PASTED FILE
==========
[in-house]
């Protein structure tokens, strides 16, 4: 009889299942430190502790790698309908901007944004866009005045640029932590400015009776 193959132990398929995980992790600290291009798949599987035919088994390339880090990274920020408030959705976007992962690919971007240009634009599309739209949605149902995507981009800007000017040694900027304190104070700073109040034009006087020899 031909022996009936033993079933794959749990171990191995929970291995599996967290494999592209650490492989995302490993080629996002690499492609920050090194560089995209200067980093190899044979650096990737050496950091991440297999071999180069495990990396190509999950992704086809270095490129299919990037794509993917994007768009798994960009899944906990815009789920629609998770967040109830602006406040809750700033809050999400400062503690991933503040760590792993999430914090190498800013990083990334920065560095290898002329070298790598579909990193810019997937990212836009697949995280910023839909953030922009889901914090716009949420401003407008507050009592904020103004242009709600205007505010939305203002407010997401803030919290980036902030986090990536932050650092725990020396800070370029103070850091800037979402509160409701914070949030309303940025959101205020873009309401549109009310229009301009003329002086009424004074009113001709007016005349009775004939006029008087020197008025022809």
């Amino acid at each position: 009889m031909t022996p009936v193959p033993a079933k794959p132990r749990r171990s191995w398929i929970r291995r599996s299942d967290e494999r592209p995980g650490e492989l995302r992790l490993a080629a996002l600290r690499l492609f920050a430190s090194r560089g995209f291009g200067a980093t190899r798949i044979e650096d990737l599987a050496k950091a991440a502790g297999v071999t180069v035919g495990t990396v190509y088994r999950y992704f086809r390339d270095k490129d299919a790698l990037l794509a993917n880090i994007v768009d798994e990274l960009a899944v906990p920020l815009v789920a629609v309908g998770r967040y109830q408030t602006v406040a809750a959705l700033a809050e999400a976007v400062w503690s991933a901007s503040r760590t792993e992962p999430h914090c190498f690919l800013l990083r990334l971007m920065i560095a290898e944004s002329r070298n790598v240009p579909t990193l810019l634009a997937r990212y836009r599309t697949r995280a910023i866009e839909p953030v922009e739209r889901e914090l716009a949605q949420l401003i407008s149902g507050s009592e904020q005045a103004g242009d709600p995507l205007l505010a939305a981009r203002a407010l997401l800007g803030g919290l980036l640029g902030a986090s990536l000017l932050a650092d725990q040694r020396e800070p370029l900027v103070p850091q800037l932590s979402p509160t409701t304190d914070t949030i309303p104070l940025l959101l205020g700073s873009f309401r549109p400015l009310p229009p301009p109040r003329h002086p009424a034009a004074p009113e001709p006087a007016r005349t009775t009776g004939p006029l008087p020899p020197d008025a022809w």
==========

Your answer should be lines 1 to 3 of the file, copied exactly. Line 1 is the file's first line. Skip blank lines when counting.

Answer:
[in-house]
């Protein structure tokens, strides 16, 4: 009889299942430190502790790698309908901007944004866009005045640029932590400015009776 193959132990398929995980992790600290291009798949599987035919088994390339880090990274920020408030959705976007992962690919971007240009634009599309739209949605149902995507981009800007000017040694900027304190104070700073109040034009006087020899 031909022996009936033993079933794959749990171990191995929970291995599996967290494999592209650490492989995302490993080629996002690499492609920050090194560089995209200067980093190899044979650096990737050496950091991440297999071999180069495990990396190509999950992704086809270095490129299919990037794509993917994007768009798994960009899944906990815009789920629609998770967040109830602006406040809750700033809050999400400062503690991933503040760590792993999430914090190498800013990083990334920065560095290898002329070298790598579909990193810019997937990212836009697949995280910023839909953030922009889901914090716009949420401003407008507050009592904020103004242009709600205007505010939305203002407010997401803030919290980036902030986090990536932050650092725990020396800070370029103070850091800037979402509160409701914070949030309303940025959101205020873009309401549109009310229009301009003329002086009424004074009113001709007016005349009775004939006029008087020197008025022809």
């Amino acid at each position: 009889m031909t022996p009936v193959p033993a079933k794959p132990r749990r171990s191995w398929i929970r291995r599996s299942d967290e494999r592209p995980g650490e492989l995302r992790l490993a080629a996002l600290r690499l492609f920050a430190s090194r560089g995209f291009g200067a980093t190899r798949i044979e650096d990737l599987a050496k950091a991440a502790g297999v071999t180069v035919g495990t990396v190509y088994r999950y992704f086809r390339d270095k490129d299919a790698l990037l794509a993917n880090i994007v768009d798994e990274l960009a899944v906990p920020l815009v789920a629609v309908g998770r967040y109830q408030t602006v406040a809750a959705l700033a809050e999400a976007v400062w503690s991933a901007s503040r760590t792993e992962p999430h914090c190498f690919l800013l990083r990334l971007m920065i560095a290898e944004s002329r070298n790598v240009p579909t990193l810019l634009a997937r990212y836009r599309t697949r995280a910023i866009e839909p953030v922009e739209r889901e914090l716009a949605q949420l401003i407008s149902g507050s009592e904020q005045a103004g242009d709600p995507l205007l505010a939305a981009r203002a407010l997401l800007g803030g919290l980036l640029g902030a986090s990536l000017l932050a650092d725990q040694r020396e800070p370029l900027v103070p850091q800037l932590s979402p509160t409701t304190d914070t949030i309303p104070l940025l959101l205020g700073s873009f309401r549109p400015l009310p229009p301009p109040r003329h002086p009424a034009a004074p009113e001709p006087a007016r005349t009775t009776g004939p006029l008087p020899p020197d008025a022809w």